If you play the autoharp, guitar or any other stringed folk instrument, and find strumming and singing at the same time to be a challenge, here is my “Seven Step Program” to help you coordinate and move forward. Note that each step may need more than one round (I recommend three per step):
- STOP when something about a song you are singing and strumming sounds or feels “off.” Continuing to play off-track only solidifies the unwanted habit, making it harder to reverse.
- Sing the song aloud with the words, without strumming the strings. (Voice only.) Listen to your singing: you’ll probably sing the song with its intended rhythm.
- Strumming is about keeping a steady beat with the strumming arm. In this step, sing again and “strum” in front of your instrument’s strings, without striking them. (You’ll still hear only your voice.)
- Sing and “air strum” again, this time changing chords where shown on the score/lyrics sheet. (Still, only the singing voice is heard.)
- Now reverse what you hear: Sing the song in your head (“air-head singing,” as one of my students calls it!) and strum the strings while changing chords on the instrument. (You will hear the instrument this time, without the singing voice.)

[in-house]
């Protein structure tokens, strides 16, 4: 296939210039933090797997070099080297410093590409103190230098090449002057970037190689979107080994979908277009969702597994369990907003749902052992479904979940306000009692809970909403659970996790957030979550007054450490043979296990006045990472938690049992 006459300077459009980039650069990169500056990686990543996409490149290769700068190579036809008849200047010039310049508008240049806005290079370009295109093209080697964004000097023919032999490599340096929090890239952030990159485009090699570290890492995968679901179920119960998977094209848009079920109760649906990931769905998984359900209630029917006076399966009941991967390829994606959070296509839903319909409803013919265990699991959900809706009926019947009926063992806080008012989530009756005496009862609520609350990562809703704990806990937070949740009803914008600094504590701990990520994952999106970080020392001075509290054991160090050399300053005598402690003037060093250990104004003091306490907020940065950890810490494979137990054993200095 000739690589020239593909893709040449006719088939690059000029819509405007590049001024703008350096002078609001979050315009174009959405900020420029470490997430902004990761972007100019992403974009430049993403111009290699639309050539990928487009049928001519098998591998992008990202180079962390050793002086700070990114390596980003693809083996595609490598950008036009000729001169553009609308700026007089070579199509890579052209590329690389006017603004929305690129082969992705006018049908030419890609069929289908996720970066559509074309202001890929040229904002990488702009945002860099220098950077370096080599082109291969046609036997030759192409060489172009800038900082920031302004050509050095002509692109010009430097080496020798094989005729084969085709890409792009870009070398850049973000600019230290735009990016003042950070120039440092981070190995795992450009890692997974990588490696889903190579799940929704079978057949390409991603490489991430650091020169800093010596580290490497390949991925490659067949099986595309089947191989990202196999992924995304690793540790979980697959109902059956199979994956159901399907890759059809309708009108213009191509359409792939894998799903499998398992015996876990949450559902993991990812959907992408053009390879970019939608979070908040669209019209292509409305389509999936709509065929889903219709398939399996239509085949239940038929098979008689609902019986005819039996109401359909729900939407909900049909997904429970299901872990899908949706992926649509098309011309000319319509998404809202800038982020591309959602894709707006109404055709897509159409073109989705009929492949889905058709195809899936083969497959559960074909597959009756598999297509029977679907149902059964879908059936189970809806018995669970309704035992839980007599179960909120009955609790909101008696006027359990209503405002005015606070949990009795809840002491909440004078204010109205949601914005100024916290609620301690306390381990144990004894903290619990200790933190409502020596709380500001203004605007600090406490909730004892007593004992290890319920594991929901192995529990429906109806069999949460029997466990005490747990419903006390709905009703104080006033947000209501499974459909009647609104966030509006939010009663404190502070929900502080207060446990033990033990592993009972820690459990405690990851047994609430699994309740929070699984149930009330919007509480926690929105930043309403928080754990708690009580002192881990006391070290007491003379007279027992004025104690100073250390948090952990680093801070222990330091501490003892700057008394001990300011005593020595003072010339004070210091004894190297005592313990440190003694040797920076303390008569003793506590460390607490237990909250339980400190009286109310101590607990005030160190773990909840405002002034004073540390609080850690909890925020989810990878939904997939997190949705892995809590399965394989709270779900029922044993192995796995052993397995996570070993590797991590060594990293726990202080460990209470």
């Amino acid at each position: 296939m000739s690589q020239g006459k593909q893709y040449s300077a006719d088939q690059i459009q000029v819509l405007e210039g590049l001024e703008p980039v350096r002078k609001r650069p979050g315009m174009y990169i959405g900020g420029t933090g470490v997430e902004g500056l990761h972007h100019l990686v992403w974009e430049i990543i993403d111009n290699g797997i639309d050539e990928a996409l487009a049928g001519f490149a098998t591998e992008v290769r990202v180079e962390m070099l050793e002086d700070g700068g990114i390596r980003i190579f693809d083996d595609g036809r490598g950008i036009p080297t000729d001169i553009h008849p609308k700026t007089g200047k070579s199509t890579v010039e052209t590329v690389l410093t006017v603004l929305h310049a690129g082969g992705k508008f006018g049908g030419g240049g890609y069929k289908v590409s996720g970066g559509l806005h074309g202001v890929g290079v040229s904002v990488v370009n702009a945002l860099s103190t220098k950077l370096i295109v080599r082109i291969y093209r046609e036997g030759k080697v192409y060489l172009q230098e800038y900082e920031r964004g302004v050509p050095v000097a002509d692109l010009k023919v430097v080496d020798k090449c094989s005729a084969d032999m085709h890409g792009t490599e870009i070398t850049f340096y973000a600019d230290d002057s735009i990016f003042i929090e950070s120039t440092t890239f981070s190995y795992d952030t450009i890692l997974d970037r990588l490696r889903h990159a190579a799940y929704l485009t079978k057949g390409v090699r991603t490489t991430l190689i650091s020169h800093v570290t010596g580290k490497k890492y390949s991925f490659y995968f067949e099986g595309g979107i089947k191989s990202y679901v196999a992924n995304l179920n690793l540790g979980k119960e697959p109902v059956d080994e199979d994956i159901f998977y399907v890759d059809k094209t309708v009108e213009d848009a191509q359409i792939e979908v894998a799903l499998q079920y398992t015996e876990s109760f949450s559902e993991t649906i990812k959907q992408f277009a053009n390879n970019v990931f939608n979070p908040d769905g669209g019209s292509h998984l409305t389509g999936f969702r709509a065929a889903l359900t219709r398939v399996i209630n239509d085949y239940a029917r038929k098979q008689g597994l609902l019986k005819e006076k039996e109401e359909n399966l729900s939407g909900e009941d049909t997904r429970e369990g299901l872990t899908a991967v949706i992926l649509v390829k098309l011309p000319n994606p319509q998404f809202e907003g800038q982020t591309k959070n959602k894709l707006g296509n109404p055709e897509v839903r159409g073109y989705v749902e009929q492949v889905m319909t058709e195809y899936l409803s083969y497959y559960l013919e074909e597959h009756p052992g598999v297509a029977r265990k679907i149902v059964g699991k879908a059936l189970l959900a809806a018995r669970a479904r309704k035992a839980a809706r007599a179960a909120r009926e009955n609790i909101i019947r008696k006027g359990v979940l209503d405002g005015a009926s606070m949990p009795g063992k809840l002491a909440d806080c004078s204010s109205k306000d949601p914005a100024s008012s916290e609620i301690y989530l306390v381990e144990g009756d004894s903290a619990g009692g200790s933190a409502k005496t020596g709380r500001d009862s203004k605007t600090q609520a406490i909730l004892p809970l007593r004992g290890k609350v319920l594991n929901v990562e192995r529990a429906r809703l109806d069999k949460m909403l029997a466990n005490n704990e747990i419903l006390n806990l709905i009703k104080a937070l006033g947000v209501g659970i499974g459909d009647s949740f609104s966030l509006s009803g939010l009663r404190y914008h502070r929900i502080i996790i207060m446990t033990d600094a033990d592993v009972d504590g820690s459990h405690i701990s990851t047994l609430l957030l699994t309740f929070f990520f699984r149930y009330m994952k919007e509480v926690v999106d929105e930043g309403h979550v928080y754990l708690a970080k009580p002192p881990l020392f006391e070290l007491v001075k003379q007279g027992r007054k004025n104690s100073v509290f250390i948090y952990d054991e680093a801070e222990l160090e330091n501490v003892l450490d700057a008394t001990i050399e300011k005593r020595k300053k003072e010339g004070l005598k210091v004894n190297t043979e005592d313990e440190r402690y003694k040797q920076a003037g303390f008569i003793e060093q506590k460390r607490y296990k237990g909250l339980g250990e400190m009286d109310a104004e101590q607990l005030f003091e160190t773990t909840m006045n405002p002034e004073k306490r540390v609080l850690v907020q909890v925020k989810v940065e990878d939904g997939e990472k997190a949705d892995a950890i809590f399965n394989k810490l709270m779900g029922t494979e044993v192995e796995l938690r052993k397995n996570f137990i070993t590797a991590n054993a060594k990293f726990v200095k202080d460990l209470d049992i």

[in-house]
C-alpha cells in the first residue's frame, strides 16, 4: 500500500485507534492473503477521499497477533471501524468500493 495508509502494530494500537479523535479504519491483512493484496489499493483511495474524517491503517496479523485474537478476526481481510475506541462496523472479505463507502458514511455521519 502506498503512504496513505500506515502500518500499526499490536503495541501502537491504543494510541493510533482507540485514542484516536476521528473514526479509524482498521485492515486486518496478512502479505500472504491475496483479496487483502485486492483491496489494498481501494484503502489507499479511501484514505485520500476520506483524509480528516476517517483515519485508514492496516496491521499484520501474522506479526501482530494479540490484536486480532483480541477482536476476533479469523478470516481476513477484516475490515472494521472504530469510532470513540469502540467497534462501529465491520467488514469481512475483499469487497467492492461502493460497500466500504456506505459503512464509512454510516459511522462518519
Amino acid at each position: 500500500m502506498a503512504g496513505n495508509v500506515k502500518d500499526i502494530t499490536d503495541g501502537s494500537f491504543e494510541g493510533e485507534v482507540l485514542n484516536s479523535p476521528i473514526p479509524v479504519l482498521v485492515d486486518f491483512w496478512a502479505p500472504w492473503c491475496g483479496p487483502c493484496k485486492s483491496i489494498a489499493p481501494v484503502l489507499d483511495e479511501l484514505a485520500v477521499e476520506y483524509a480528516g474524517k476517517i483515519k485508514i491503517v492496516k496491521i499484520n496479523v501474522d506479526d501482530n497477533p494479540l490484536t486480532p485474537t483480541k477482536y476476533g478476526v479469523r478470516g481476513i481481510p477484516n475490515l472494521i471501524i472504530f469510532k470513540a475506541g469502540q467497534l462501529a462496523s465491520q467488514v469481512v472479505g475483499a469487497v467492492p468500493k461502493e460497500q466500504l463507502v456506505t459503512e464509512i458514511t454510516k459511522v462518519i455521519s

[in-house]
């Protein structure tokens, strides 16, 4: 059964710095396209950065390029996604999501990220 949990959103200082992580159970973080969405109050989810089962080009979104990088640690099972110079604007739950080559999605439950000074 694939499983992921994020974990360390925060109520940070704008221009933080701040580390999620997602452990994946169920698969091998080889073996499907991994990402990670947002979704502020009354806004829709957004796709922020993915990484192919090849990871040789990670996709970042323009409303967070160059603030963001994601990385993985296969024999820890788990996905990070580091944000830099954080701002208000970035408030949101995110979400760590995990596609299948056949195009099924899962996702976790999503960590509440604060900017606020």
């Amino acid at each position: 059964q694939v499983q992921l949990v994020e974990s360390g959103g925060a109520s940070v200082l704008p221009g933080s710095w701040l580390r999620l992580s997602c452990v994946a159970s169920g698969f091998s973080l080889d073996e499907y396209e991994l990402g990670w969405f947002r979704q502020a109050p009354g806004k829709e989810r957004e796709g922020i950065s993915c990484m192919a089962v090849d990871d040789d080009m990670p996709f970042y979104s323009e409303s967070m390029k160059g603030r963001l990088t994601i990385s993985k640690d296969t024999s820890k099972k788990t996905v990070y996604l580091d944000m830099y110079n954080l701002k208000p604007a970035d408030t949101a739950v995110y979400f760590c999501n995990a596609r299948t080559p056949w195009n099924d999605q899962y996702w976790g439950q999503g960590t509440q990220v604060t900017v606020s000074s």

- Sing the song with la-la-la or dah-dah-dah (no lyrics; la or dah take only half a brain) while strumming the song’s chords on the instrument. (Now you’ll hear both voice and instrument.)
- Sing the song’s lyrics and strum the chords. (Again, you hear both voice and instrument. Um, this takes both sides of your brain.)
When a step falters, back up one step and repeat it, then trudge forward once more to completion.
In this way, you introduce the operations of singing and strumming gradually before combining them.
I went through this same process many times a thousand years ago in the eighth grade when I was learning to play the guitar. As I’ve been finding out, this works no matter what the age. Give it a try and let me know how you do!